A new East Hampton substance-abuse facility has filed a lawsuit against the Town of East Hampton, claiming that the town's building inspector flip-flopped on a permitting decision after its competitor in Westhampton Beach complained.
Safe Harbor Retreat, which operates a private pay comprehensive residential facility called , the first of its kind on the East Coast, initially received the green-light from town building inspector Thomas Preiato, who said in letters to founder and CEO Joe McKinsey in 2010 and 2011 that no special permit was needed to operate at 26 Bull Run in East Hampton.
But 19 months later, the building inspector changed his opinion "after further review" and subsequently issued a notice of violation.
According to court papers filed Jan. 25 in United States District Court for the Eastern District of New York, Safe Harbor is accusing the town of violating due process under the Constitution, the Fair Housing Act and the Americans with Disabilities Act. "By arbitrarily and illegally classifying 26 Bull Run described as something other than a single family use, the Town of East Hampton is threatening to make single family housing unavailable to persons recovering from drugs and alcohol addiction," court documents said. It seeks to reverse a decision arrived at in late September 2011 that a special permit was necessary, an injunction and monetary damages.
Town Attorney Pat Gunn said the town has not yet been served papers and would not be able to comment further given the pending litigation.
Letters of support from Supervisor Bill Wilkinson, Town Police Chief Ed Ecker and Town Attorney John Jilnicki to the OASAS licensing committee dated July 2011 were noted in the lawsuit.
In letters of correspondence between the building inspector's office and McKinsey between February 2010 and November 2011, it was clear the initial opinion had changed.
On Feb. 27, 2010, McKinsey, an Amagansett resident, advised the building inspector in person and by letter that he was entering into a lease with the owners of 26 Bull Run "to establish a high end executive retreat for men and women recovering from alcohol and drug dependence."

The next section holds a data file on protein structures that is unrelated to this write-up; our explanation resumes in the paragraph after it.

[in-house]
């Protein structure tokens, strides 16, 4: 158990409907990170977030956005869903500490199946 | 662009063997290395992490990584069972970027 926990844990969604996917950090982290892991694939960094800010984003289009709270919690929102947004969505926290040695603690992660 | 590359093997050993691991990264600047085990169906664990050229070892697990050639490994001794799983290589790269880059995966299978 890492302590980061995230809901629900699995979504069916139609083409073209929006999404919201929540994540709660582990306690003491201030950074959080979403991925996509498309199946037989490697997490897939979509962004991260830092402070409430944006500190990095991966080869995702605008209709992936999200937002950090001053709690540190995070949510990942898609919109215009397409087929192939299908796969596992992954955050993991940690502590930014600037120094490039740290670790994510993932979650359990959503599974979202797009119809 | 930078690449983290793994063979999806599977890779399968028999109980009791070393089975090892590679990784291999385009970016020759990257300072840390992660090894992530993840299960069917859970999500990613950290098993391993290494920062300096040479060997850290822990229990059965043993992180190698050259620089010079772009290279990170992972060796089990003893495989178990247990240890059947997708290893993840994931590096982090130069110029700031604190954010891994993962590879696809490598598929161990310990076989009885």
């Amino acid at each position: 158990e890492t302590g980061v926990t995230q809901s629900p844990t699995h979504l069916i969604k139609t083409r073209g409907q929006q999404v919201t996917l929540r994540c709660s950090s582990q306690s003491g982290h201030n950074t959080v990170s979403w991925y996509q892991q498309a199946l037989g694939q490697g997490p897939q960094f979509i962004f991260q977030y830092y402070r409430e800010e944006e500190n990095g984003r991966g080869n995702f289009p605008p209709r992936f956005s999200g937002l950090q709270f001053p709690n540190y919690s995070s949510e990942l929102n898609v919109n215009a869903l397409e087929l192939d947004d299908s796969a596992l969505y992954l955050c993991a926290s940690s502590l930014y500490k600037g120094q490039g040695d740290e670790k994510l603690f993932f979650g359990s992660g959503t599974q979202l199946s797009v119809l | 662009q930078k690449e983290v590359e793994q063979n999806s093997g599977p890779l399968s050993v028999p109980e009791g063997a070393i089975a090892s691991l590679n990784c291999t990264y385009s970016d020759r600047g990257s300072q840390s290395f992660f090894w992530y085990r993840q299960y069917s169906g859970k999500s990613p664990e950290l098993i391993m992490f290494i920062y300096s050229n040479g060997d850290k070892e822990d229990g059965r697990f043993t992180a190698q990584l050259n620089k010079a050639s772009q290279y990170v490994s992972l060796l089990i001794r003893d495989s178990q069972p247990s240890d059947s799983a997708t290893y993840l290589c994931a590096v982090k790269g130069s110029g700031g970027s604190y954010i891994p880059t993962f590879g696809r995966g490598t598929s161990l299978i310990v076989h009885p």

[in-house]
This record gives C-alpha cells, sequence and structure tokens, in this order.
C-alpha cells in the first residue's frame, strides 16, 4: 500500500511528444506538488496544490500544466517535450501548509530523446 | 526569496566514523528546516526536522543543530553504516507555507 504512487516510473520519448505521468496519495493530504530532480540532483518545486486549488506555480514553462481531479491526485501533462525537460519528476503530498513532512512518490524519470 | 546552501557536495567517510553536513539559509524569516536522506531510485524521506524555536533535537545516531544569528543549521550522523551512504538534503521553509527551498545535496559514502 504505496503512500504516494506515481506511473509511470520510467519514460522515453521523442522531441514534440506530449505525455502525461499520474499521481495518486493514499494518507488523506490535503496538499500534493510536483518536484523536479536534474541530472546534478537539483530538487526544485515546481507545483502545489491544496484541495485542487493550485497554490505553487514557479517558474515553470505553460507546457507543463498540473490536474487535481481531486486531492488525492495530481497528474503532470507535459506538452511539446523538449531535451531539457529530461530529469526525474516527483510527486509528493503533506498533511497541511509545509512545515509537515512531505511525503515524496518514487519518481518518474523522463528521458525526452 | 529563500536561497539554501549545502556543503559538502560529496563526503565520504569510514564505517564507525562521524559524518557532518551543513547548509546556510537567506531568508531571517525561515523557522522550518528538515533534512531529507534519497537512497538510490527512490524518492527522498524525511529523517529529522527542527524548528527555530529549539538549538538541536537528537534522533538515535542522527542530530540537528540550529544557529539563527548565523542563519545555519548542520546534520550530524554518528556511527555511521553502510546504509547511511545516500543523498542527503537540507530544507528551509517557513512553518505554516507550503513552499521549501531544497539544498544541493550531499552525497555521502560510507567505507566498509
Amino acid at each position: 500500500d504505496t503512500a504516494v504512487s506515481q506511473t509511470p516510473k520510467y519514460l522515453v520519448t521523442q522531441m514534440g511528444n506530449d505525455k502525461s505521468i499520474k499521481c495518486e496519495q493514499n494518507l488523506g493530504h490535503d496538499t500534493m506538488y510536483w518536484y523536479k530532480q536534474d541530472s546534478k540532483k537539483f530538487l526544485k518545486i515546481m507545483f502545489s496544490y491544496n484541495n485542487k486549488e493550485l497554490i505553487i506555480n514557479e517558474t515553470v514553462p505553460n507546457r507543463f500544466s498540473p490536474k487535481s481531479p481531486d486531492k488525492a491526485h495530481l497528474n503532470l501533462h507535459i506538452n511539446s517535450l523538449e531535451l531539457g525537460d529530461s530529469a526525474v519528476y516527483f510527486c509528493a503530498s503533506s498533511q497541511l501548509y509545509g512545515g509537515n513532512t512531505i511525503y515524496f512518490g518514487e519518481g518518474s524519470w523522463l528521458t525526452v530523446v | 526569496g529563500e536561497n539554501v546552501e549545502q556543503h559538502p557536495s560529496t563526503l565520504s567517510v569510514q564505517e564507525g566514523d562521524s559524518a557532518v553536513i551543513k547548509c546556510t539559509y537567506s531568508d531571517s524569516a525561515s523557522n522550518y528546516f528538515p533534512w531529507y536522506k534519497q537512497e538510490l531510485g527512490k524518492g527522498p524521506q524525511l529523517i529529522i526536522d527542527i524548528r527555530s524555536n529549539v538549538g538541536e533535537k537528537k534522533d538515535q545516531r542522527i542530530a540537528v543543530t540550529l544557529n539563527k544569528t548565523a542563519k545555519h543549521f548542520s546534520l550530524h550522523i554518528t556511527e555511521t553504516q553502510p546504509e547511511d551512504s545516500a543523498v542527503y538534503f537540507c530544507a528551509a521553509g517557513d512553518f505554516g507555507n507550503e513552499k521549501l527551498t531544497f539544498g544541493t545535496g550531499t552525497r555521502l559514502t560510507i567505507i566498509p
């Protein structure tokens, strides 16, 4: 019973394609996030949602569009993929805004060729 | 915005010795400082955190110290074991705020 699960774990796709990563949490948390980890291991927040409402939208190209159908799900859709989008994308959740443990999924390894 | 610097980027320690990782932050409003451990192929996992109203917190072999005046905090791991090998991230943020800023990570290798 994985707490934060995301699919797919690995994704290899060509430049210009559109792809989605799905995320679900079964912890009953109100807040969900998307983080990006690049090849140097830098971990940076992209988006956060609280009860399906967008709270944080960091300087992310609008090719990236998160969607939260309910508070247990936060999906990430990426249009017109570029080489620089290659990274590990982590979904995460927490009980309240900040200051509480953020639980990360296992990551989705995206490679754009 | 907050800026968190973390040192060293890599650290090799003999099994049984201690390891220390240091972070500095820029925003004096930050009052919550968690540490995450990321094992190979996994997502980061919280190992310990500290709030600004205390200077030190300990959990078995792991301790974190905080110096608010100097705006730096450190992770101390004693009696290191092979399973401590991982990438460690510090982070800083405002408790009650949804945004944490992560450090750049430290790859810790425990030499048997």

He said the patients would reside as a family unit with 24-hour supervision. "The group will live and cook together as a single housekeeping unit," while each individual's suggested length of stay in 11 months. He said patients would not be allowed to have vehicles.
In a letter dated March 1 of that year, McKinsey further explained that The Dunes had a license for Community Residential Services from the State Office of Alcoholism and Substance Abuse Services since it offered transitional residential services for those who had gone through or completed treatment, but were not ready for independent living.
In a March 4, 2010 letter, Preiato said that after researching the zoning code he determined that zoning requirements "will be met based on the content of your letter and our conversations with regards to the number of residents." Overcrowding and vehicles were not a factor given the parameters of the program.
The fact that the residents would be living as a family unit for a period of 11 months met the criteria of "functioning as a family unit," pursuant to the code.
As a result of Preiato's determination, Safe Harbor spent about $2 million to establish the facility, according to the lawsuit. It opened on Nov. 30, 2010.
His opinion was echoed in an April 5, 2011 letter after McKinsey inquired about whether lighted exit signs were required; they were not.
According to the court records, Gunn informed Safe Harbor's executive director, Madeleine Narvilas, that there had been some complaints about the use of the house at Bull Run. The two met, along with Preiato, for "an off-the-record" conversation, the lawsuit said. Narvilas is a former town attorney.
"She was told that the complaint arose from an article that appeared in The New York Post. She was told the only complaint was George Benedict, the owner of Seafield, an insurance-based intensive inpatient substance rehabilitation facility located in Westhampton." Benedict was not immediately available for comment on Wednesday morning.
Narvilas was reportedly asked if Safe Harbor would consider applying for a special permit based on a change in use.
On Sept. 27, 2011, Preiato told McKinsey that after further review The Dunes would require administrative review for a special permit. "Your facility could possibly be classified as a semi-public facility," he said.
Preiato said that certain aspects of the facility, like on-site clinical addiction treatments and services and the transient nature of the facility made it clear such an operation "is not permitted in a residential zone without site plan approval."
The building inspector's office sent a notice of violation on Nov. 2, 2011.
The facility tried to first open at the on Shelter Island in 2008, but abandoned the idea when met with opposition. Residents were fearful the facility would jeopardize the island's safety and many fought the proposal.
Shelter Island deemed the rehab center constituted a change of use from the building's long-time status as an inn. While McKinsey argued the decision, the zoning board said he would need a special permit in order to go forward.